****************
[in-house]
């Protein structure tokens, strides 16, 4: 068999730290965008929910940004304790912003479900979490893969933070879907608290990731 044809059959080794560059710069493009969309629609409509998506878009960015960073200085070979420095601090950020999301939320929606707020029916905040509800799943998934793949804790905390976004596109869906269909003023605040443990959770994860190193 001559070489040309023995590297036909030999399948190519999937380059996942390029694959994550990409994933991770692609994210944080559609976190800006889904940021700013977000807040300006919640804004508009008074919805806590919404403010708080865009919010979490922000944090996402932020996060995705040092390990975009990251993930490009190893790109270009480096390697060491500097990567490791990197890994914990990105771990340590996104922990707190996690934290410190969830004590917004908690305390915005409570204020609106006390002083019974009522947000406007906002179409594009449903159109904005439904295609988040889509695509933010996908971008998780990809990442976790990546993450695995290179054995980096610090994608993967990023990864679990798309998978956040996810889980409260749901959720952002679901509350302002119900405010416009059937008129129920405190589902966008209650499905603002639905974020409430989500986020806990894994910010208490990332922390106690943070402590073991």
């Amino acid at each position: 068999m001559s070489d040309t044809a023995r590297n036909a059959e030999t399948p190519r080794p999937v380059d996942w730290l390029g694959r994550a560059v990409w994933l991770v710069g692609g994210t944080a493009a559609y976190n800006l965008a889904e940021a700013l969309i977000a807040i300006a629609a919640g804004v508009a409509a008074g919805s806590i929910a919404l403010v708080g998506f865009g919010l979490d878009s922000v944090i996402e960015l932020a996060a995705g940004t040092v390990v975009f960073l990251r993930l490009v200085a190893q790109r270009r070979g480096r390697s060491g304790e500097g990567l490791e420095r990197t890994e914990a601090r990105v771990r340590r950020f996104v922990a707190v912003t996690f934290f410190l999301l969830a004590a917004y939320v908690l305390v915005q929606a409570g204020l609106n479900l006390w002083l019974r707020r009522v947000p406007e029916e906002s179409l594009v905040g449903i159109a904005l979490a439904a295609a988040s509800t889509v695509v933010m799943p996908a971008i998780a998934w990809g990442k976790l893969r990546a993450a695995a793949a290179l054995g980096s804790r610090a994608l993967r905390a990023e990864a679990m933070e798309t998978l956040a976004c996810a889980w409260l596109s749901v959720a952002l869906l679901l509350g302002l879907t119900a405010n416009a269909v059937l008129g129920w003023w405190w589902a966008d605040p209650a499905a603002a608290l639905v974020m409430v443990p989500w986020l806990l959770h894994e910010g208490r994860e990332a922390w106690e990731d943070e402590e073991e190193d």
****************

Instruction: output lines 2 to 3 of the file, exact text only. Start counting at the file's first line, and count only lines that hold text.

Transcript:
């Protein structure tokens, strides 16, 4: 068999730290965008929910940004304790912003479900979490893969933070879907608290990731 044809059959080794560059710069493009969309629609409509998506878009960015960073200085070979420095601090950020999301939320929606707020029916905040509800799943998934793949804790905390976004596109869906269909003023605040443990959770994860190193 001559070489040309023995590297036909030999399948190519999937380059996942390029694959994550990409994933991770692609994210944080559609976190800006889904940021700013977000807040300006919640804004508009008074919805806590919404403010708080865009919010979490922000944090996402932020996060995705040092390990975009990251993930490009190893790109270009480096390697060491500097990567490791990197890994914990990105771990340590996104922990707190996690934290410190969830004590917004908690305390915005409570204020609106006390002083019974009522947000406007906002179409594009449903159109904005439904295609988040889509695509933010996908971008998780990809990442976790990546993450695995290179054995980096610090994608993967990023990864679990798309998978956040996810889980409260749901959720952002679901509350302002119900405010416009059937008129129920405190589902966008209650499905603002639905974020409430989500986020806990894994910010208490990332922390106690943070402590073991």
């Amino acid at each position: 068999m001559s070489d040309t044809a023995r590297n036909a059959e030999t399948p190519r080794p999937v380059d996942w730290l390029g694959r994550a560059v990409w994933l991770v710069g692609g994210t944080a493009a559609y976190n800006l965008a889904e940021a700013l969309i977000a807040i300006a629609a919640g804004v508009a409509a008074g919805s806590i929910a919404l403010v708080g998506f865009g919010l979490d878009s922000v944090i996402e960015l932020a996060a995705g940004t040092v390990v975009f960073l990251r993930l490009v200085a190893q790109r270009r070979g480096r390697s060491g304790e500097g990567l490791e420095r990197t890994e914990a601090r990105v771990r340590r950020f996104v922990a707190v912003t996690f934290f410190l999301l969830a004590a917004y939320v908690l305390v915005q929606a409570g204020l609106n479900l006390w002083l019974r707020r009522v947000p406007e029916e906002s179409l594009v905040g449903i159109a904005l979490a439904a295609a988040s509800t889509v695509v933010m799943p996908a971008i998780a998934w990809g990442k976790l893969r990546a993450a695995a793949a290179l054995g980096s804790r610090a994608l993967r905390a990023e990864a679990m933070e798309t998978l956040a976004c996810a889980w409260l596109s749901v959720a952002l869906l679901l509350g302002l879907t119900a405010n416009a269909v059937l008129g129920w003023w405190w589902a966008d605040p209650a499905a603002a608290l639905v974020m409430v443990p989500w986020l806990l959770h894994e910010g208490r994860e990332a922390w106690e990731d943070e402590e073991e190193d």